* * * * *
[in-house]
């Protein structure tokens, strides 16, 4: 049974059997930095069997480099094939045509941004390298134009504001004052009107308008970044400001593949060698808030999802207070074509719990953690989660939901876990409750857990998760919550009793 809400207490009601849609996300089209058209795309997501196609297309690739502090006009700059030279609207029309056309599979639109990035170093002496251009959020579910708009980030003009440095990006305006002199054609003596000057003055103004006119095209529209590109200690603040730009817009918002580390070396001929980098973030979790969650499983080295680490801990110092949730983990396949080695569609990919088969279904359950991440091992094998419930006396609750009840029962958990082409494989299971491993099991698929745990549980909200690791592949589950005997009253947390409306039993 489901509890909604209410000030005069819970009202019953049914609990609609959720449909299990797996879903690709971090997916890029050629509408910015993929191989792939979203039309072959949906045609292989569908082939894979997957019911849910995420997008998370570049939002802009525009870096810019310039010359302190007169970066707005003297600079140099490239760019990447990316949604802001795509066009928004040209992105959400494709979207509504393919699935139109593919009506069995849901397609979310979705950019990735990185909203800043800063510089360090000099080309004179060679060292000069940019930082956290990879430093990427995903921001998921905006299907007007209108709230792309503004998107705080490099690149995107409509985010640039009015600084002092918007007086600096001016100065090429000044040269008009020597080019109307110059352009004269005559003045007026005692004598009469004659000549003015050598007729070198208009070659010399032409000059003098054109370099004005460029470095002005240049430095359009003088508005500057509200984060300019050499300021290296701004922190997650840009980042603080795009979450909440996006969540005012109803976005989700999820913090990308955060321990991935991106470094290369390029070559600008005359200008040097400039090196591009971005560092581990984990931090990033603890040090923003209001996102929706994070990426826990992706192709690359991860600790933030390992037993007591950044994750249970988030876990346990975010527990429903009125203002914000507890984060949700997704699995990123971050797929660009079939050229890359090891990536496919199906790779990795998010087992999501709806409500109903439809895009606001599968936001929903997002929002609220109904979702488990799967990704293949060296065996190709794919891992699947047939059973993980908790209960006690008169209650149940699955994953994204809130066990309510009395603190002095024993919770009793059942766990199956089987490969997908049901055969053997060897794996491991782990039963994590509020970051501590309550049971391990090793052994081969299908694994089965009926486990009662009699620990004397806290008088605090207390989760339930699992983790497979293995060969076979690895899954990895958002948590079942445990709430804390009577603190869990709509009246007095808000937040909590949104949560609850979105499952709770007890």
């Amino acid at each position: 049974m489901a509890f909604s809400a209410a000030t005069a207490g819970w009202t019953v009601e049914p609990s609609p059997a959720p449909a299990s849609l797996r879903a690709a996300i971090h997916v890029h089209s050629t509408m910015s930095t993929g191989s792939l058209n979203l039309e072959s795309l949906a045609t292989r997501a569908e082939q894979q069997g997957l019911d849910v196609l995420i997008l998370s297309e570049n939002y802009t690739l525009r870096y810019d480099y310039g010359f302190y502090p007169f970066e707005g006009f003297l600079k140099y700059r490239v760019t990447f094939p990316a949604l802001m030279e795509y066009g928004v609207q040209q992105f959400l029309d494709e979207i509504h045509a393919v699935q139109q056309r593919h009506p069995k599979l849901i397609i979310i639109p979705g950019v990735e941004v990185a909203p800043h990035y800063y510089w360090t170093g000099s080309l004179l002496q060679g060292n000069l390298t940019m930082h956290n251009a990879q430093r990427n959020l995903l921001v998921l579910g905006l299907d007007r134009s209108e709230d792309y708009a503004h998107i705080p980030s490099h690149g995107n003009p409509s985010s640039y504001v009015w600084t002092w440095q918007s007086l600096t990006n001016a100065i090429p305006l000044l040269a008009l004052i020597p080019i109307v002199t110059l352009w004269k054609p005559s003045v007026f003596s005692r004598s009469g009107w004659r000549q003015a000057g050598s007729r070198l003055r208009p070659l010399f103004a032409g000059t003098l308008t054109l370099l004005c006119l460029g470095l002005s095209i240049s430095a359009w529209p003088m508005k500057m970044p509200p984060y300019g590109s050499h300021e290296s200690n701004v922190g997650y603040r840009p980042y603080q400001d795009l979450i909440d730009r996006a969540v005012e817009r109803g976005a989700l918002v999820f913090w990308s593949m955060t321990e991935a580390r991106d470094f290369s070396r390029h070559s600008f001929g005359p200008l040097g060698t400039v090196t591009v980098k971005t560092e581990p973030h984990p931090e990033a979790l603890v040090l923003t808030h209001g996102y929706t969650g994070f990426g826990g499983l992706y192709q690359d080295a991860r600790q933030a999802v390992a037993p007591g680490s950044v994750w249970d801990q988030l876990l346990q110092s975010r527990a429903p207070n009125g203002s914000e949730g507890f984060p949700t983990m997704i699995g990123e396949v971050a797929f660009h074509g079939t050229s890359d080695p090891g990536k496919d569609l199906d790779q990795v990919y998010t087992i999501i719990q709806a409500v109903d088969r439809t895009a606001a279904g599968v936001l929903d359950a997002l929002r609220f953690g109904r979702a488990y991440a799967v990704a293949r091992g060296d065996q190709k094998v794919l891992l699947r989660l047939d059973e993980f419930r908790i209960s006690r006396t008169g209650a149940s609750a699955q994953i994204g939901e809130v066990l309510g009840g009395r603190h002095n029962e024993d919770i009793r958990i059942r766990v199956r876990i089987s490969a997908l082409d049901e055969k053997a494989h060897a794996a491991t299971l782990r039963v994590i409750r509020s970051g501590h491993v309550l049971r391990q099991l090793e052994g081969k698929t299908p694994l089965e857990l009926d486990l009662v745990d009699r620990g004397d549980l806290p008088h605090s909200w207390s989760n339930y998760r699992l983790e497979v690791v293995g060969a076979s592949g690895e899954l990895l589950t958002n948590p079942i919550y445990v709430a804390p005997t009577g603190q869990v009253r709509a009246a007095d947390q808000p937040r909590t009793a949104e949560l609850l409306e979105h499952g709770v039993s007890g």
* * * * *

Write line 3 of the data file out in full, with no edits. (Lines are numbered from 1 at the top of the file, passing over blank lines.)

């Amino acid at each position: 049974m489901a509890f909604s809400a209410a000030t005069a207490g819970w009202t019953v009601e049914p609990s609609p059997a959720p449909a299990s849609l797996r879903a690709a996300i971090h997916v890029h089209s050629t509408m910015s930095t993929g191989s792939l058209n979203l039309e072959s795309l949906a045609t292989r997501a569908e082939q894979q069997g997957l019911d849910v196609l995420i997008l998370s297309e570049n939002y802009t690739l525009r870096y810019d480099y310039g010359f302190y502090p007169f970066e707005g006009f003297l600079k140099y700059r490239v760019t990447f094939p990316a949604l802001m030279e795509y066009g928004v609207q040209q992105f959400l029309d494709e979207i509504h045509a393919v699935q139109q056309r593919h009506p069995k599979l849901i397609i979310i639109p979705g950019v990735e941004v990185a909203p800043h990035y800063y510089w360090t170093g000099s080309l004179l002496q060679g060292n000069l390298t940019m930082h956290n251009a990879q430093r990427n959020l995903l921001v998921l579910g905006l299907d007007r134009s209108e709230d792309y708009a503004h998107i705080p980030s490099h690149g995107n003009p409509s985010s640039y504001v009015w600084t002092w440095q918007s007086l600096t990006n001016a100065i090429p305006l000044l040269a008009l004052i020597p080019i109307v002199t110059l352009w004269k054609p005559s003045v007026f003596s005692r004598s009469g009107w004659r000549q003015a000057g050598s007729r070198l003055r208009p070659l010399f103004a032409g000059t003098l308008t054109l370099l004005c006119l460029g470095l002005s095209i240049s430095a359009w529209p003088m508005k500057m970044p509200p984060y300019g590109s050499h300021e290296s200690n701004v922190g997650y603040r840009p980042y603080q400001d795009l979450i909440d730009r996006a969540v005012e817009r109803g976005a989700l918002v999820f913090w990308s593949m955060t321990e991935a580390r991106d470094f290369s070396r390029h070559s600008f001929g005359p200008l040097g060698t400039v090196t591009v980098k971005t560092e581990p973030h984990p931090e990033a979790l603890v040090l923003t808030h209001g996102y929706t969650g994070f990426g826990g499983l992706y192709q690359d080295a991860r600790q933030a999802v390992a037993p007591g680490s950044v994750w249970d801990q988030l876990l346990q110092s975010r527990a429903p207070n009125g203002s914000e949730g507890f984060p949700t983990m997704i699995g990123e396949v971050a797929f660009h074509g079939t050229s890359d080695p090891g990536k496919d569609l199906d790779q990795v990919y998010t087992i999501i719990q709806a409500v109903d088969r439809t895009a606001a279904g599968v936001l929903d359950a997002l929002r609220f953690g109904r979702a488990y991440a799967v990704a293949r091992g060296d065996q190709k094998v794919l891992l699947r989660l047939d059973e993980f419930r908790i209960s006690r006396t008169g209650a149940s609750a699955q994953i994204g939901e809130v066990l309510g009840g009395r603190h002095n029962e024993d919770i009793r958990i059942r766990v199956r876990i089987s490969a997908l082409d049901e055969k053997a494989h060897a794996a491991t299971l782990r039963v994590i409750r509020s970051g501590h491993v309550l049971r391990q099991l090793e052994g081969k698929t299908p694994l089965e857990l009926d486990l009662v745990d009699r620990g004397d549980l806290p008088h605090s909200w207390s989760n339930y998760r699992l983790e497979v690791v293995g060969a076979s592949g690895e899954l990895l589950t958002n948590p079942i919550y445990v709430a804390p005997t009577g603190q869990v009253r709509a009246a007095d947390q808000p937040r909590t009793a949104e949560l609850l409306e979105h499952g709770v039993s007890g």